The Joys of Giving Large

The Joys of Giving Large

Jeff Kaufman and Julia Wise are a young couple living in Boston. Jeff is a software engineer at Google and Julia is a social worker. For the past few years they've been giving away nearly 60% of their after-tax income to charities working to reduce poverty and save lives in developing countries. Despite a combined income well into the six figures, they spend little more than $15,000/year on themselves. Since 2008 they've given away more than $250,000.

That's a lot of money, and it sounds like a big sacrifice. But they insist that it isn't. In her blog, Julia writes, “The things we love most—spending time with family and friends, making music, dancing, cooking, reading—are all things we can do on a small budget. If we gave less, we would spend more on ourselves but probably wouldn't be noticeably happier.” She says that giving is one of the most important things in her life, and she does it because she believes that “people—all people, even far-away people—should not have to suffer and die needlessly.”

I share that belief. My giving is a drop in the bucket compared with that of Jeff and Julia, but still I managed to donate about 11 percent of my income last year, the majority of it to charities working to save or improve lives in developing countries. And I want to give more.

What I've found is that giving large is different. When you make a significant donation, there's a sense of contributing to a mission, of making a tangible impact, of feeling like you count. You don’t have to give a lot to make a difference: it only costs about 30 U.S. cents to deworm a child in India or Kenya, for example, and the cost to purchase and distribute an anti-malarial bed net in Malawi or the Democratic Republic of Congo ranges from about $5 to $7.50. But if you can afford to scale up those numbers by giving more, you can help improve the lives of hundreds or even thousands of people.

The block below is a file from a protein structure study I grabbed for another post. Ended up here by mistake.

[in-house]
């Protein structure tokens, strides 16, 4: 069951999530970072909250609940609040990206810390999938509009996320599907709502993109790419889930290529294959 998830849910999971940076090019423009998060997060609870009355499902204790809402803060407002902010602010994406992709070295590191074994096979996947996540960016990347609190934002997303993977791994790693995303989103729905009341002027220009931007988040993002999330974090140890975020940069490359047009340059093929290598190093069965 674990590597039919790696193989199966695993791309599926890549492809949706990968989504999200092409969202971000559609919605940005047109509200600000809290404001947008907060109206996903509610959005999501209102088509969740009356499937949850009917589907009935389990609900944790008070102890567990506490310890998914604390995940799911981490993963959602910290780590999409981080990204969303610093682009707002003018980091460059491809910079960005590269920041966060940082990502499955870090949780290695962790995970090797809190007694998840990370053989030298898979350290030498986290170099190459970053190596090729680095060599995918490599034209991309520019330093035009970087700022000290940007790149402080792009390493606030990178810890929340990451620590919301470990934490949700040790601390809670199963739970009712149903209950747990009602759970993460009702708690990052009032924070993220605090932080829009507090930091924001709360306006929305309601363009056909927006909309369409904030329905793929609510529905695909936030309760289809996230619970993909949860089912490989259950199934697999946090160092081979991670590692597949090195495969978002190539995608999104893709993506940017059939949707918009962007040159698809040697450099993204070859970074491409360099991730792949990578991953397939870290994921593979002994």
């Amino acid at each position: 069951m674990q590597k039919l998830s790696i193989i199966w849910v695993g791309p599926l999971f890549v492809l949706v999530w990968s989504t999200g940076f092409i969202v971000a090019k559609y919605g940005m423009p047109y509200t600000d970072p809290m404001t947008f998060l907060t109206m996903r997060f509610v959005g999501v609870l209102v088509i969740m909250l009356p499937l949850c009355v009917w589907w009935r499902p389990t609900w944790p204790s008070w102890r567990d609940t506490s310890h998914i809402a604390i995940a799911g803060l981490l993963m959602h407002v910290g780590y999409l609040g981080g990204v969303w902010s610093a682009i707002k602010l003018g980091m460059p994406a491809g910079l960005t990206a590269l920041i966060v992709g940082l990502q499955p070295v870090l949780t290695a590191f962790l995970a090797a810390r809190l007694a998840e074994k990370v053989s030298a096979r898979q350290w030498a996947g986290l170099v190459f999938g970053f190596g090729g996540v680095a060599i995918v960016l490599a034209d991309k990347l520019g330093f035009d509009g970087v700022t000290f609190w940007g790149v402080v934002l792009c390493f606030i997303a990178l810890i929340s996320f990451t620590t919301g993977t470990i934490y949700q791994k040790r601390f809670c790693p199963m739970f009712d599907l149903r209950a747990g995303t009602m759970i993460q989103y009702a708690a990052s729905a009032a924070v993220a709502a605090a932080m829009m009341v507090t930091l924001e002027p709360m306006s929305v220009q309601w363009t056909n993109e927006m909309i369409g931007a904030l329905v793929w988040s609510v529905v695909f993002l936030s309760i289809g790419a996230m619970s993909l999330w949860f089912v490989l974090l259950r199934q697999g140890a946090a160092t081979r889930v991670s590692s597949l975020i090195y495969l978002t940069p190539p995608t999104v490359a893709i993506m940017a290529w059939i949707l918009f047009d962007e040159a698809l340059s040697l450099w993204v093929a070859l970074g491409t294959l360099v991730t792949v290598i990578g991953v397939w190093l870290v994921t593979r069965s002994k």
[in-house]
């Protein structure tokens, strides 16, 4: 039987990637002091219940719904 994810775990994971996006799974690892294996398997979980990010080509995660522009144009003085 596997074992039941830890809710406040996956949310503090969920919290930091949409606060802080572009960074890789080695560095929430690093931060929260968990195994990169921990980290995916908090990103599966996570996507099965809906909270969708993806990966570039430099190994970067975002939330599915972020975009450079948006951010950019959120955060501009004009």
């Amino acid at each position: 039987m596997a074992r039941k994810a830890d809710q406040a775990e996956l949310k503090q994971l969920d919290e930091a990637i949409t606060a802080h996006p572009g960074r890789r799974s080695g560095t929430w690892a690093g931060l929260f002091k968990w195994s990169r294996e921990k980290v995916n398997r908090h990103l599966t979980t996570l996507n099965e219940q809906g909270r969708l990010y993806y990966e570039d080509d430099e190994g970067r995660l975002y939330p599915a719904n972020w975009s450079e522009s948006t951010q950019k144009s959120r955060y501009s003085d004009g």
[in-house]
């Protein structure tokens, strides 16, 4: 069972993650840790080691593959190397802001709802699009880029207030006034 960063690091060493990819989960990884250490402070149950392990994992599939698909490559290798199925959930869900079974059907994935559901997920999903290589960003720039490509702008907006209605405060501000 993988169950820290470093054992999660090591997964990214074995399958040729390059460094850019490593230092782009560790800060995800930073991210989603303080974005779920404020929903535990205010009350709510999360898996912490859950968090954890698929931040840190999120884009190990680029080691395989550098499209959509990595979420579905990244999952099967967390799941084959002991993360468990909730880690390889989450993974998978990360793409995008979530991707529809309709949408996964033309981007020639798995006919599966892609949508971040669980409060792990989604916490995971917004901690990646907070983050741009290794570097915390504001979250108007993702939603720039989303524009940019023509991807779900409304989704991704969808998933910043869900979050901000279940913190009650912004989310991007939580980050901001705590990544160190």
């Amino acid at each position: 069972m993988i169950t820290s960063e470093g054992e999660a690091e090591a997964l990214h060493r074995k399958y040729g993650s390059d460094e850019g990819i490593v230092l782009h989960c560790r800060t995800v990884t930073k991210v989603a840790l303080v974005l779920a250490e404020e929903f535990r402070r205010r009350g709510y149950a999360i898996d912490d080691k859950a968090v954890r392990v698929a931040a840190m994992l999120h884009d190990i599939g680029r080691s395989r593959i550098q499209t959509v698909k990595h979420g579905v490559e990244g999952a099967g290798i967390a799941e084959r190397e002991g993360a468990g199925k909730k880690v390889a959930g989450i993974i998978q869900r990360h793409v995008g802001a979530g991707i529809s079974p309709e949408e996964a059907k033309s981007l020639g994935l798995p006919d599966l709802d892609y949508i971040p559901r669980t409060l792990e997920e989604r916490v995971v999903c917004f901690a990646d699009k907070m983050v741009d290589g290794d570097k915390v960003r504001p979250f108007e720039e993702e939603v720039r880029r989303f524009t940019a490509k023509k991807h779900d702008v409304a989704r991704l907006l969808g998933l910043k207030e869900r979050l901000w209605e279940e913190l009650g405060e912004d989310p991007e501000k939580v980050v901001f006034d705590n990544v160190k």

I used to give token amounts to charities, mainly to assuage feelings of guilt or to indulge feelings of generosity during the holidays. But about 10 years ago my partner and I were watching a television news story on a small soap-making cooperative in Afghanistan. The cooperative provided jobs for Afghan women and an alternative to poppy-growing for Afghan farmers. Its founder overcame formidable obstacles (including threats to her life) to set up the enterprise, and we were moved by the courage and resolve of everyone involved in the project. At the end of the show, my partner turned to me and asked, “how can we help these people?”

I went online and found the cooperative's website, and saw that they had a wish list. Most of the items they needed were small and inexpensive, things I could easily afford to buy and ship. But one item drew my attention: they wanted a couple of solar-powered electric generators. I was ready to do something big. I got in touch with the group, and after a few weeks of research and discussions (and a lot of time working out logistics), my generators were purchased and on their way to Kandahar. When the founder of the cooperative sent me an email saying that her message was made possible by my generators, which were providing power for her internet connection, I felt like I'd made a difference.